Cheslin Kolbe’s national call-up is a big statement in terms of how the Springboks aim to play the game, writes former Bok scrumhalf NEIL DE KOCK.
Tackling the Wallabies away from home is always a huge challenge, underscored by the fact that the Springboks last won in Brisbane back in 2013. Suncorp Stadium, very much like a highveld venue for South Africa, has proved a happy hunting ground for Australia. However, the Boks can stem the tide.
I’m feeling pretty positive about the reaction Rassie Erasmus is going to get from his troops Down Under. If you reflect on history, the Springboks have always tended to bounce back with a particularly strong performance, having previously delivered a poor one. I’m quite confident in terms of the plans Erasmus has put together over the past fortnight. The Springboks have endured their fair share of travel recently – owing to a competition schedule which does them no favours – but on the plus side, they’ve had more time to prepare, with the four-team tournament having been on a break.
The inclusion of Kolbe in the Springbok match 23 is an exciting addition and one we should all look forward to. It’s a big statement in terms of how the Boks are looking to play. Winning Newcomer of the Year in the French Top 14, a high calibre league, shows you how well he has been playing. I’m delighted for him that his success hasn’t gone unnoticed and it will be wonderful to see him get the opportunity to showcase what he does week-in and week-out for Toulouse.
He is an electrifying player and is just a joy to watch. I don’t think his lack of height and size will prove a drawback whatsoever. By all accounts, there isn’t space for 12 Kolbes in a team within the modern game. However, he has proven in France that he can play with the biggest, fastest and strongest players. Rassie obviously has a plan in terms of how he intends to utilise Kolbe.
During my Test career, I played with the likes of Brent Russell and Breyton Paulse, who were small in stature, but made a sizeable impact for the Springboks. We knew that if we could create time and space for them, they could rip a game apart within seconds because they were lethal game-breakers.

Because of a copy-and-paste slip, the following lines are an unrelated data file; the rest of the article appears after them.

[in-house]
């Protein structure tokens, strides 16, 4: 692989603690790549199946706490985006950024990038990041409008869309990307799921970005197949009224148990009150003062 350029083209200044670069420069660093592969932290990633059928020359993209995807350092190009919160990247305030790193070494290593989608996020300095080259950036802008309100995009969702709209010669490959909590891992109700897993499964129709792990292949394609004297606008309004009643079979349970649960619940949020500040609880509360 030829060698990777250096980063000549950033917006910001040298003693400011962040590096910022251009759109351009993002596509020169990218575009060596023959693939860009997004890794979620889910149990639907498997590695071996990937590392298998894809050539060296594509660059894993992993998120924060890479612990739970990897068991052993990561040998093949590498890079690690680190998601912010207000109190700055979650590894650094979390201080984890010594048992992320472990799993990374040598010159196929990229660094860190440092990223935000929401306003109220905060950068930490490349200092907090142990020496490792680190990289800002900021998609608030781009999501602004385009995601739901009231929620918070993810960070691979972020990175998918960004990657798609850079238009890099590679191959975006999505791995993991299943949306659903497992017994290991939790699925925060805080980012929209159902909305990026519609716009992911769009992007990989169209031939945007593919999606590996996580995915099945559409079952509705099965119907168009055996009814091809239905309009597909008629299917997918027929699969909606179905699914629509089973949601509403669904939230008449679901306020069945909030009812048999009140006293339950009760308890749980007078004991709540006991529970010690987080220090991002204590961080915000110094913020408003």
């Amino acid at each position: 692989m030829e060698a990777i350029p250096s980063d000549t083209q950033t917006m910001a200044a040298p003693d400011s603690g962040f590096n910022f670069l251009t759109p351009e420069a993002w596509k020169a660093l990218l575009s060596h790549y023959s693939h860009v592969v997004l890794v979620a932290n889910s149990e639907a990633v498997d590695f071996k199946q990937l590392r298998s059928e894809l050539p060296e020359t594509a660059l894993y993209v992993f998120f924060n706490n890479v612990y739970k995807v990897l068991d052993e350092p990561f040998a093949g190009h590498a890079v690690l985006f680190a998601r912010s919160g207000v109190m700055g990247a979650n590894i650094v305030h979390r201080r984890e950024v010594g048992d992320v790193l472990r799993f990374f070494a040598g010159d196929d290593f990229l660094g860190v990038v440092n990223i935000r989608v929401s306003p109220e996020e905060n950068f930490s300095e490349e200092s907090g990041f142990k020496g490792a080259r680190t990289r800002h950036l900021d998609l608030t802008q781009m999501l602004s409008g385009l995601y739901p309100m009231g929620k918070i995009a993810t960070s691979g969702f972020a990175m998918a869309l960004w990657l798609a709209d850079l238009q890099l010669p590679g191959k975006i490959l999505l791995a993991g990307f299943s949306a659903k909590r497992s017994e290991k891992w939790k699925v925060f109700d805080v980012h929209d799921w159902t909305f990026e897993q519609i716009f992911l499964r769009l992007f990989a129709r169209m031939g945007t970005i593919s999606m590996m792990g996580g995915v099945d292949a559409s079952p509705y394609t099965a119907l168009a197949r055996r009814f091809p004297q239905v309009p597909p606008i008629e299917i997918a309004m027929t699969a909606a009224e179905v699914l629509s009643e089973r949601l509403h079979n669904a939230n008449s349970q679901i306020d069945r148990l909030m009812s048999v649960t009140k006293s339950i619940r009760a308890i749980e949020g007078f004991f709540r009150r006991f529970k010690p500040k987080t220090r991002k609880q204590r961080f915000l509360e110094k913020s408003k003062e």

There has been some conjecture about Kolbe’s best position. He is set to feature against the Wallabies on the wing and there was once even talk of him making a long-term move to the scrumhalf berth. He played as a sweeper during his time with the SA Sevens side, but in the 15-man game, I would be hesitant to convert him into a No 9 based on size, speed and agility alone. Scrumhalf is a specialist position and it’s a whole new ball game at the top level. You cannot throw Kolbe into the Test cauldron and expect him to become a world-class No 9 overnight.
As far as game-breakers for Australia go, Israel Folau is the danger man opposition teams spend time analysing and trying to shut down. He is a kingpin for the Wallabies and when he’s on the field, things tend to happen. Michael Cheika will be delighted to have him back in the squad, and he will look to put the Springboks under pressure from an attack and aerial point of view.
In terms of their development as a team, the Wallabies are further ahead than the Springboks. Cheika has been with the national team since 2014 and has been able to stamp his authority on the way he wants to play.
The current Wallabies side doesn’t have as many marquee players compared to the team I faced in 2002. At that time, the Wallabies were beating the All Blacks and competing with the best teams in the world. Australian teams of yesteryear always found a way to win and boasted unbelievable leadership in the team. This side is growing under Cheika, but like the Springboks, their backs are against the wall. It remains to be seen how the Wallabies deal with the setbacks they have endured.
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